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Faster trains in Eastern Taiwan in final test

HUALIEN--The highly anticipated electrification of the rail line between Hualien and Taitung, expected to shorten travel times between the two Eastern Taiwan cities, is in its final testing stages, the Railway Reconstruction Bureau said yesterday.

Tests of the power supplies on the 166.1-kilometer railway section have been successfully completed, the bureau said, and final tests are now being done on the system's overall stability.

The trials are expected to be concluded in mid-May, to be followed in June by the inauguration of the electrified railway, Ministry of Transportation and Communications officials said.

The Transportation Ministry has made the project its top priority in 2014.

At present, travelers taking the train down Taiwan's eastern coast to Taitung have to change to diesel-powered trains in Hualien before heading further south because the line has yet to be electrified.

The new system is expected to save as much as 30 minutes in travel time between the two cities because trains will be able to travel at higher speeds.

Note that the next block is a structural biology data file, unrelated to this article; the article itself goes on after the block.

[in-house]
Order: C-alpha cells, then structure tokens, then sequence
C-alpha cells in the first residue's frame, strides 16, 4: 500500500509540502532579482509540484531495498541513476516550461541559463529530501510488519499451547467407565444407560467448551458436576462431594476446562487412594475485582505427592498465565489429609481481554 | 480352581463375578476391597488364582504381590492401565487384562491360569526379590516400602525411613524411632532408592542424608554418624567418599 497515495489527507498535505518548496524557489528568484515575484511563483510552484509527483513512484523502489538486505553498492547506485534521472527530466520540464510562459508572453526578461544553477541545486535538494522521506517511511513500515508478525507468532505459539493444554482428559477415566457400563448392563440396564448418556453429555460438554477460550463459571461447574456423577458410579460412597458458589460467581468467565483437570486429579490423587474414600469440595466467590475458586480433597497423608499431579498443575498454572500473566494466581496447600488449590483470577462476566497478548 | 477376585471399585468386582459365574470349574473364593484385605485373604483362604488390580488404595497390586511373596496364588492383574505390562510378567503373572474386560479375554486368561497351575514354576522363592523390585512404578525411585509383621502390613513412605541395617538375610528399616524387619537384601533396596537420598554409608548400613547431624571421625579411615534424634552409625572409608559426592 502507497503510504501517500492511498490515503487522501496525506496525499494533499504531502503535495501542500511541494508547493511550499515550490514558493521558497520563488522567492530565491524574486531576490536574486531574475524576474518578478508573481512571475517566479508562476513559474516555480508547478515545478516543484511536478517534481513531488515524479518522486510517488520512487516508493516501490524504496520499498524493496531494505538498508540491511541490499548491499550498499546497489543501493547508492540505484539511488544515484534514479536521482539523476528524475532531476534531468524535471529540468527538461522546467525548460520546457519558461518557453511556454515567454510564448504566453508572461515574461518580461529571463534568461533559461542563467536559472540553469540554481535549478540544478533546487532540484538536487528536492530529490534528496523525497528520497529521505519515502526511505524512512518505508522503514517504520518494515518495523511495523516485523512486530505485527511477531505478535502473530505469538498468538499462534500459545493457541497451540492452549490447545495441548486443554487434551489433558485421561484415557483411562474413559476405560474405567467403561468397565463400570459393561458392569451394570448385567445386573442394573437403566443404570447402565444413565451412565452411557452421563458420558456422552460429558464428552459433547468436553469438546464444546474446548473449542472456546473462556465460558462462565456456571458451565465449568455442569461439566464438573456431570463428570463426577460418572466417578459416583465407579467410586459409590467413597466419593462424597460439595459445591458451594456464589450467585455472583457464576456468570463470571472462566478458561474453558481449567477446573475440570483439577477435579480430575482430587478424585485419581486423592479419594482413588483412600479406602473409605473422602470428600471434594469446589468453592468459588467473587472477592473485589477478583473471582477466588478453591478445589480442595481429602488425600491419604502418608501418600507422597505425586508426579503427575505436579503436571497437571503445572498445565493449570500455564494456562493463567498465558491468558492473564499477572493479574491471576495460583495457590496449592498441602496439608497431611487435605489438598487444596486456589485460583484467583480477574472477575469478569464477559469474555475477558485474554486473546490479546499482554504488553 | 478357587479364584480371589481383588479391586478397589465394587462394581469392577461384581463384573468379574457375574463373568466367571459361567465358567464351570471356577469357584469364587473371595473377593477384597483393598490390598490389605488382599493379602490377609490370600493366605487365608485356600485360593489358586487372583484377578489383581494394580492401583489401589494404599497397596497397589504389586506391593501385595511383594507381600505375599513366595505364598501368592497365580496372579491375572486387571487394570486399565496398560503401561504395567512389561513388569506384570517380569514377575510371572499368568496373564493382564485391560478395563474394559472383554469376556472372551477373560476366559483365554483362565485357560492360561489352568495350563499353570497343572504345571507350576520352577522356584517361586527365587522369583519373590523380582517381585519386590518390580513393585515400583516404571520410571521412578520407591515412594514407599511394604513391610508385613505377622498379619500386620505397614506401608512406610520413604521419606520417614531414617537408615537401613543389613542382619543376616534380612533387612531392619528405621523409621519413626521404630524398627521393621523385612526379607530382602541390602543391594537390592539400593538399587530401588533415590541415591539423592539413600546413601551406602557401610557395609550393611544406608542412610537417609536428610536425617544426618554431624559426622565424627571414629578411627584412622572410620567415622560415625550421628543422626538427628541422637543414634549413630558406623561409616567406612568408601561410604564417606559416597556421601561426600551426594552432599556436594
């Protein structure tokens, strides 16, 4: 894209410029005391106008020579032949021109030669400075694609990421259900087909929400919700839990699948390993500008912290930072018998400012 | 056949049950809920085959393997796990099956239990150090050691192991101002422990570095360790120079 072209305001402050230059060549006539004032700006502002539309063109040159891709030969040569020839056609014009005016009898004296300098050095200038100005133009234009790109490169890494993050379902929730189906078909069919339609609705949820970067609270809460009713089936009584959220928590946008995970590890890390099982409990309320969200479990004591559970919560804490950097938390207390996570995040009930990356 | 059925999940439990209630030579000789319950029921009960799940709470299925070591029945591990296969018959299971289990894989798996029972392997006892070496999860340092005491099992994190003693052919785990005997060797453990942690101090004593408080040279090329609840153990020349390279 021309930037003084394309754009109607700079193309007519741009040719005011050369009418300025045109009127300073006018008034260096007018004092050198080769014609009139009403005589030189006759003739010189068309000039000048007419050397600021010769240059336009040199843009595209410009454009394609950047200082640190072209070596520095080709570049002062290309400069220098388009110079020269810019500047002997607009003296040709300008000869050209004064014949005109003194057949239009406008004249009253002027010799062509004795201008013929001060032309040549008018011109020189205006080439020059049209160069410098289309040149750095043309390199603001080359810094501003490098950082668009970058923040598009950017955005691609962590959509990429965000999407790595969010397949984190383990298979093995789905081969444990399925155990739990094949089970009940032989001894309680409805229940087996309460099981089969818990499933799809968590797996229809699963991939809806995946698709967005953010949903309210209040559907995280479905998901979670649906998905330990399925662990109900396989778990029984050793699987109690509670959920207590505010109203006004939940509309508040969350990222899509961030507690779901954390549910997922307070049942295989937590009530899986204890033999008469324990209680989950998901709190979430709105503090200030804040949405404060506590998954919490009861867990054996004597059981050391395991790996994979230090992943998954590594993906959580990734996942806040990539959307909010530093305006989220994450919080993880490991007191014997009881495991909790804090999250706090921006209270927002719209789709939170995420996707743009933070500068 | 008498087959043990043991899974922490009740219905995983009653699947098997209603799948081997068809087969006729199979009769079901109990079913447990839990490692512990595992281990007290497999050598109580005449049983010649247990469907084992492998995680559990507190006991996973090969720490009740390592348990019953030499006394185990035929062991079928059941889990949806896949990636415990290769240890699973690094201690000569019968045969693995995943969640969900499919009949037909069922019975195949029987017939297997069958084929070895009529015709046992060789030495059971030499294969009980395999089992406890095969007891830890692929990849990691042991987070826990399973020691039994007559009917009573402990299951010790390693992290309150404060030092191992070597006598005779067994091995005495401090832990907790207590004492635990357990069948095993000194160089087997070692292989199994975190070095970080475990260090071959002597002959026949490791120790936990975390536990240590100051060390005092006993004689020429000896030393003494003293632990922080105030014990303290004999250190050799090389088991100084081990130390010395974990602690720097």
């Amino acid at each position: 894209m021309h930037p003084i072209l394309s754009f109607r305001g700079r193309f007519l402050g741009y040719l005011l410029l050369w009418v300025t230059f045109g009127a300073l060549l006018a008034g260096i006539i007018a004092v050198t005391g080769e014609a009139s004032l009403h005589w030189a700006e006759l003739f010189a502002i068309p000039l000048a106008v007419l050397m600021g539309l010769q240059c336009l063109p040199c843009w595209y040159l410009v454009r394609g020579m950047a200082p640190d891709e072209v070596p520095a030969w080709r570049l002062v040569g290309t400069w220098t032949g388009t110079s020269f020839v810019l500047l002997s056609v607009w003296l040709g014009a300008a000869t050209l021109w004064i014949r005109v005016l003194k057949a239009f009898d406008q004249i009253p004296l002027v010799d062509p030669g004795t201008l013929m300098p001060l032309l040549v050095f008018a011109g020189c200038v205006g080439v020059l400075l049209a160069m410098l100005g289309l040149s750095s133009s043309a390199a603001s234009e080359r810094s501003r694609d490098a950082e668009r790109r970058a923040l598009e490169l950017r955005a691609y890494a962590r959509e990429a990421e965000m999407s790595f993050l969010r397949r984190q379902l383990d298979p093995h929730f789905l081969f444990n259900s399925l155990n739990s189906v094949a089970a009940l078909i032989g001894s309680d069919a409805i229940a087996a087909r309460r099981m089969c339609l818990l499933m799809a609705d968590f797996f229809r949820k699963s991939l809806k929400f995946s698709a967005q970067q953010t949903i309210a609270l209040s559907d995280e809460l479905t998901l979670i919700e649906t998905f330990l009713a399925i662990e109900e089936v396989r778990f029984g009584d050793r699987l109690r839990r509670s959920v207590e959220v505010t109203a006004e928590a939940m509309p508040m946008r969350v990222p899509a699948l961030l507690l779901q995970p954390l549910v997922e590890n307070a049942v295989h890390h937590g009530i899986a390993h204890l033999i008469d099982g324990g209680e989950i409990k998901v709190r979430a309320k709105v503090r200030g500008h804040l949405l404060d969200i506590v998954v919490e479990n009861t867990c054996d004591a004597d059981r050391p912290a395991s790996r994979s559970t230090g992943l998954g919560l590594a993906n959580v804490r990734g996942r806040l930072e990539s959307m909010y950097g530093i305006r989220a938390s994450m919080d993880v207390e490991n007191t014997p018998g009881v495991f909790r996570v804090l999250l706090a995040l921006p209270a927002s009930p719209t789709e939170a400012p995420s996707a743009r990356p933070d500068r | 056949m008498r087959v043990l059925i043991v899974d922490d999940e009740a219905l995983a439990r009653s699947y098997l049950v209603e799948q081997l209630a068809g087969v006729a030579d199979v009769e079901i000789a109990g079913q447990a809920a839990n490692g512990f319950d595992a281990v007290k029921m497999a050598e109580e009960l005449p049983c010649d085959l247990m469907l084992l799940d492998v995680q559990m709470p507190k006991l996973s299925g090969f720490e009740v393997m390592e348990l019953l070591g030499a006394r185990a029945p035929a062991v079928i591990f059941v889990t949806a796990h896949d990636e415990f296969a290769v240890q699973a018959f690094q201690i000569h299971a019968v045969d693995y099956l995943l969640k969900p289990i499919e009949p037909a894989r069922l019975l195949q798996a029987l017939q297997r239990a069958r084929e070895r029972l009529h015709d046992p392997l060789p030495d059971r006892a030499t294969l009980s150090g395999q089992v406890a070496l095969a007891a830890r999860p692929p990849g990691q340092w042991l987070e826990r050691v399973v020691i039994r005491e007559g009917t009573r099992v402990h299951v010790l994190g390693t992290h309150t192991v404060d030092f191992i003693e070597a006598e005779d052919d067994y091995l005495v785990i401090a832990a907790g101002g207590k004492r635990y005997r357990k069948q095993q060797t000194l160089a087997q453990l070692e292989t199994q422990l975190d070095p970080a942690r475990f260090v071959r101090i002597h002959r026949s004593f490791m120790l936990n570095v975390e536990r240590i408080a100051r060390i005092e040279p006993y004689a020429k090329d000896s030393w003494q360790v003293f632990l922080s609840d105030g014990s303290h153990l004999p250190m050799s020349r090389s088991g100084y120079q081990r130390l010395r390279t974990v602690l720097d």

At present, the travel time between Hualien and Taitung is around 123 minutes.

The bureau has also improved traffic conditions, including building extra tracks on four sections of the line to make simultaneous travel in opposite directions possible, according to Taiwan Railways Administration (TRA) officials.

New tunnels and bridges have been constructed to improve traffic flow, said Yen Weng-chung, vice director of the TRA's Transportation Department.

“The project will significantly improve travel quality in the region and hopefully help attract more tourists,” Yen said.

Upon completion of the modernized Hualien-Taitung link, which cost NT$25.4 billion (US$843 million), all 17 of the TRA's “Puyuma” tilting trains will go into service. Currently, 13 of the express trains are in operation, running only between Taipei and Hualien.

The Puyuma trains are part of a railway upgrade undertaken in the region to help increase rail capacity and allow more travelers to bypass the area's main roadway, the narrow Suhua Highway, which is highly vulnerable to traffic jams and landslides.

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